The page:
I like your explanation a lot. Now I’ve got more to think about. Moreover, I’m wondering how we present ALL of this to students. For better or worse, I know I was not taught to do math the way that I am doing math with my students.

It seems like I might finally get this right just in time for retirement (25 years from now). ]]>

a-(b+c)

1. Algebra deals with the signed number system.

2. So subtraction is “moving to the left” or “moving down”

3. How much am I moving to the left from position a ?

4. b+c

5. Do I have to do this move in one go ?

6. No, you can move b to the left, followed by c to the left

7. So a-(b+c) is the same instruction as a-b-c

8. Done ! ]]>

The number line is great for understanding adding and subtracting when you can get the kids to invest in it. I probably use a number line in my 8th grade class once per day and my Algebra 1 (8th, 9th, 10th) class at least twice a week to demonstrate addition, subtraction, and absolute value one more time. But students often fight drawing a number line for themselves and find it tedious or childish when asked to do it even when it makes the answer clear! Pre-teen and teenage rebellion? A case of sophomoric bravado? I don’t know. I know that with my oldest daughter (age 6), I encourage her to add and subtract on her fingers so that she sees it happening, and I will encourage her to use a number line when we get do more subtraction. (And she’ll do it because she wants to make daddy happy…) We also spend a lot of time talking about number places. My daughter claims to not be able to add two-digit numbers in her head, but when we discuss number places she does just fine.

As for a – (b+c), an ideal lesson would like this:

Me: What operations are in this expression?

S(tudents): Subtraction. Addition.

Me: Anything else? [I know there is multiplication, but most students do not recognize it for this situation.]

S: …

Me: Ok, what do we do with subtraction signs? [I want them to see the distribution on their own. Remember, they're invested a little in the problem because they are pretty sure that they are correct.]

S: Add the opposite.

[Now I write a + -1(b+c). Depending on the group of students, I may need to remind them that the term (b+c) = 1(b+c) which most students will be ok with.]

Me: Oh! Look! Hmm…What operations are in this expression?

S: Addition and Multiplication (Distribution).

Me: Remember, being able to speak clearly and describe ideas well is important. When we multiply a value by -1 we are finding the opposite of the value. So we are really adding “a” by the opposite of this entire sum [point to b+c].

S: Can’t we just distribute?

Me: Yes, but you also should anticipate and try to understand what you’re doing.

[Write a + -1 * b + -1*c.]

Now we have distributed -1 over the sum. What is the opposite of positive b?

S; -b

Me: What is the opposite of positive c?

S; -c

Me: Good, so we have a + -b + -c. Of course, on the ACT they think that subtraction is a simpler form than “+ -” so we have a – b – c.

(Short version: change subtraction to addition of the opposite (need to write -1), distribute the -1, rewrite any “+ -” as subtraction).

I am probably more verbose and possibly even bad in my method of teaching (I keep learning), but at least I am trying to get students to think about what they are doing due to websites like this. 5 years ago, I would have just said:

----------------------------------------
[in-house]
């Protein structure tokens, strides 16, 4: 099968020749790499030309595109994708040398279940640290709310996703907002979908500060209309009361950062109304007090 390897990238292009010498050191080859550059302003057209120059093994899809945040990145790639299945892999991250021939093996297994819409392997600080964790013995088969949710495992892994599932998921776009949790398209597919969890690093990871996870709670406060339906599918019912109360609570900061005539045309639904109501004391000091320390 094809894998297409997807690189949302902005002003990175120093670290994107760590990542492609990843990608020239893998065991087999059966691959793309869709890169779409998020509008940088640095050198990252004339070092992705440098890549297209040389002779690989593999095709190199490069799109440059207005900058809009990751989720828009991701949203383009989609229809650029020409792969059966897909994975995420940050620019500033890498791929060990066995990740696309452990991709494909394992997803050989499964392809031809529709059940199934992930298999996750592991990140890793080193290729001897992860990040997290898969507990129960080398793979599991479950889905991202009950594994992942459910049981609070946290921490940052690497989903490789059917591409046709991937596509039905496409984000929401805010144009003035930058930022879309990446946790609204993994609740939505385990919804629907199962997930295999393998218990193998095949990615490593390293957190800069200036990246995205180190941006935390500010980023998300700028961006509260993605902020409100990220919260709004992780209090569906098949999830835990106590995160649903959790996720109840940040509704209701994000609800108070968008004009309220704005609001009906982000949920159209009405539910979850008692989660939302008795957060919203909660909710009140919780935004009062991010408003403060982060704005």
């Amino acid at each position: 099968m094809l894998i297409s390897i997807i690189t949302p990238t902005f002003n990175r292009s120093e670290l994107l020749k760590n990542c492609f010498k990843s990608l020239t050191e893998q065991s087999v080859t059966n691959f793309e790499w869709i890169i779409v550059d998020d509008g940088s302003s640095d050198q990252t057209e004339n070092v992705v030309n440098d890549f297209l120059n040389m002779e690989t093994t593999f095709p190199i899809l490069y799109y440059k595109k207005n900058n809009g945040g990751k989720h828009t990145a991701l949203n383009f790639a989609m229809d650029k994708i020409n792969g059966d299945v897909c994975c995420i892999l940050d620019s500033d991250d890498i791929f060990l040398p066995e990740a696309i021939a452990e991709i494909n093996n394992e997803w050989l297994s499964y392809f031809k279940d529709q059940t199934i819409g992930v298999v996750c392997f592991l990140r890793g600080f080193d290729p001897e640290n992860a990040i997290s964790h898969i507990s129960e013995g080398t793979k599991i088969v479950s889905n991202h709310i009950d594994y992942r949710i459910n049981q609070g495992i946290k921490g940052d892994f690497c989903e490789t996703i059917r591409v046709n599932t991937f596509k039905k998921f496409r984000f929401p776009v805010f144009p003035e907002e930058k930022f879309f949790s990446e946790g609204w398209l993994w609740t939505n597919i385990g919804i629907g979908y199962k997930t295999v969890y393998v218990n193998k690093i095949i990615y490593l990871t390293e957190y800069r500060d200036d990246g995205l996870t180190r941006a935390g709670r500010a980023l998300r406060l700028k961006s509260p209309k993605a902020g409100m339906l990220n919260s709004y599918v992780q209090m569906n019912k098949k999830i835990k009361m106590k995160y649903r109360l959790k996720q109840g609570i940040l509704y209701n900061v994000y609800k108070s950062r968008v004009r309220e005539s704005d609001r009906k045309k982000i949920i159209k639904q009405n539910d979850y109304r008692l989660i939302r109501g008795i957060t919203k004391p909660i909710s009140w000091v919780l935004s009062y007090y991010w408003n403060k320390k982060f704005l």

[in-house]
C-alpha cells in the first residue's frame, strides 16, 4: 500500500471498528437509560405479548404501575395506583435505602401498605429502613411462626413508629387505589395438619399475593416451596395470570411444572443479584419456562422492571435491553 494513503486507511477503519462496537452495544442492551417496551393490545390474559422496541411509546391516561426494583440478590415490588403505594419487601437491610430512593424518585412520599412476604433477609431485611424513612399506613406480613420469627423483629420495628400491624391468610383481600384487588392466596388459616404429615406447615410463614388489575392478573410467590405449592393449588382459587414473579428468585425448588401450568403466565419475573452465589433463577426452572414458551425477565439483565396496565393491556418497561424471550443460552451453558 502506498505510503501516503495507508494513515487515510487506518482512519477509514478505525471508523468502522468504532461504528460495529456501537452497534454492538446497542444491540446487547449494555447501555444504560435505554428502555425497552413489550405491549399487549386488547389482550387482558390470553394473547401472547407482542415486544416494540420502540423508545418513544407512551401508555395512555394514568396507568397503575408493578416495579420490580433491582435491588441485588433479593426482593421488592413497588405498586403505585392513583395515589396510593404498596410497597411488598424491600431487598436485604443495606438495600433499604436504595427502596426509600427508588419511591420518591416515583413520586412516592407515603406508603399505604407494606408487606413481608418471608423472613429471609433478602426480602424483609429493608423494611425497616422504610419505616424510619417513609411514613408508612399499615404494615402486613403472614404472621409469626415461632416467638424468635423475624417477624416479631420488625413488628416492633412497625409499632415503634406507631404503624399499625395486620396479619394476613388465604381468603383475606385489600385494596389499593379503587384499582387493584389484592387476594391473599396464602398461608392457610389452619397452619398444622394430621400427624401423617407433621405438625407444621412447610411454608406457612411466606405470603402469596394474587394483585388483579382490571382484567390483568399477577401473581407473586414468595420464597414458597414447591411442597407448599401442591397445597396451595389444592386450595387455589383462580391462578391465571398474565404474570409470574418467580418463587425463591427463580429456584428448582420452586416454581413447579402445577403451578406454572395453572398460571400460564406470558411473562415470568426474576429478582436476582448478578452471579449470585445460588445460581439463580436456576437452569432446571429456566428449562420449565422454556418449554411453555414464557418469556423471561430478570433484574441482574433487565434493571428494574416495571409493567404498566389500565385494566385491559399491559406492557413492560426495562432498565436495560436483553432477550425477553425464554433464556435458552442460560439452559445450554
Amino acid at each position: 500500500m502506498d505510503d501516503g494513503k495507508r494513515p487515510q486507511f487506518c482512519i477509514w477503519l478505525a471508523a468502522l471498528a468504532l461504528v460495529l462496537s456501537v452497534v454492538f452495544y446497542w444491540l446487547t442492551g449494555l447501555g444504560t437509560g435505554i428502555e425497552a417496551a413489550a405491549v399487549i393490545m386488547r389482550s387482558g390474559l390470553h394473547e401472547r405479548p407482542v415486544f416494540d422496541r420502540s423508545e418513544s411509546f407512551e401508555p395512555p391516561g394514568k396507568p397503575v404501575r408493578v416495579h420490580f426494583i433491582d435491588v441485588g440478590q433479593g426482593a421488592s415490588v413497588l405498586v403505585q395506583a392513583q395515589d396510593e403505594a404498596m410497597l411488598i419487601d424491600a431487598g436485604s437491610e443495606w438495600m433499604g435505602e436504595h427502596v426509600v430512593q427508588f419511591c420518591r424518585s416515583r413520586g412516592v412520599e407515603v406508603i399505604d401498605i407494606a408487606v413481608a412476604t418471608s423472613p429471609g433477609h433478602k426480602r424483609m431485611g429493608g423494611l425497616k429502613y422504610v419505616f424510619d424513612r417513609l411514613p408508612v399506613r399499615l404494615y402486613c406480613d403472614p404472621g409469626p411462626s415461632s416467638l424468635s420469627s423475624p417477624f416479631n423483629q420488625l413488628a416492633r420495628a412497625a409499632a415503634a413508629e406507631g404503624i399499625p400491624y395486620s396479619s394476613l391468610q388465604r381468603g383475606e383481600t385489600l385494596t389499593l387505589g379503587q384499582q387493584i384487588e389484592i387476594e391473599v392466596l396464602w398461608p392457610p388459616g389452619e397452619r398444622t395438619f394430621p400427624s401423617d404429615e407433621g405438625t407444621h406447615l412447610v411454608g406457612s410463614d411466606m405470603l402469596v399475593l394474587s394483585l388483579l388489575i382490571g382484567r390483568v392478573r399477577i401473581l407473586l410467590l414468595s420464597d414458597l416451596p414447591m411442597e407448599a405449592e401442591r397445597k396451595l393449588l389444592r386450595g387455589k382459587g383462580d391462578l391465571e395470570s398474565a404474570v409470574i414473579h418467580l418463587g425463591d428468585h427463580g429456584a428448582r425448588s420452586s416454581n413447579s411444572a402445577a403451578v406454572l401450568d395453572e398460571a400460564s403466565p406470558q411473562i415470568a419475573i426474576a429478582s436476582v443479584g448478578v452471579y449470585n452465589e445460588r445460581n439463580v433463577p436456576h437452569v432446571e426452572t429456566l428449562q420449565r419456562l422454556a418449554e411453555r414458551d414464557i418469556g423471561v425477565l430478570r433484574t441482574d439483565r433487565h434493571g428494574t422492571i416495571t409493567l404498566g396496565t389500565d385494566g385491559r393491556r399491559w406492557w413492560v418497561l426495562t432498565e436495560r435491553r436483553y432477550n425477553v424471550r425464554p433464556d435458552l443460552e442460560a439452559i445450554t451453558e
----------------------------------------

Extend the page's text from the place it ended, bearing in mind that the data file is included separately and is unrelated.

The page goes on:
Me: We have a – (b+c). So we just change the signs on the numbers in the parentheses like this: a – b – c. Remember, if you see a negative outside parentheses it changes the signs on all the terms on the inside. Get it?

S: …

Me: Ok, moving on…

Don’t know if you were expecting such a long response, but you did get me thinking. Thanks, Viv!

Don.

]]>I know part of this is that I have enjoyed math all my life, but I’ve read enough comments below his videos to know that many other people (a significant number not having always appreciated math) feel the same way.

]]>The general problem is simply this. For thousands of years of human culture, we’ve been conditioned to believe that memorization skills were the key to higher learning. And for a long time, that was true, because our technology wasn’t good enough to make memorizable facts widely-accessible. People who could memorize algorithms had a significant advantage *because* they were competing against people who had no way of looking up the answers.

I don’t know whether to be optimistic or pessimistic about the future. The mere fact that you can even write this blog, and have dozens of people read about it and think about mathematics education, means that you’re already far ahead of your grandparents and their grandparents before them. So things are already moving in the right direction. But I guess one way of thinking about it is that our educational system is not nearly moving fast enough to get to a level where we can complement our advances in technology. So is that bad news because our educational system is slower than ideal? Or is it good news because our technology is faster than ideal?

]]>I am not a teacher , but I am intrigued that the use of the number line does not help the kids to understand that a-b = a+-b? I have never explicitly explained to my 6.5 yr old, but we have played games with adding negative numbers to positive numbers and I’m hoping that this will start to lay the foundation for the subtraction rule. In the UK, the kids use the numberline extensively in Years 1 and 2 and I assumed that this would help them understand that subtraction is just like adding negative numbers. Sorry if this is a really naive question, just trying to get my brain around the ‘new maths’ (which by the way I do like and think kids enjoy much more than our ‘old maths’). Out of curiosity, how do you explain a-(b+c)= a-b-c and at what age/grade are your students in?

Kind regards,

Viv

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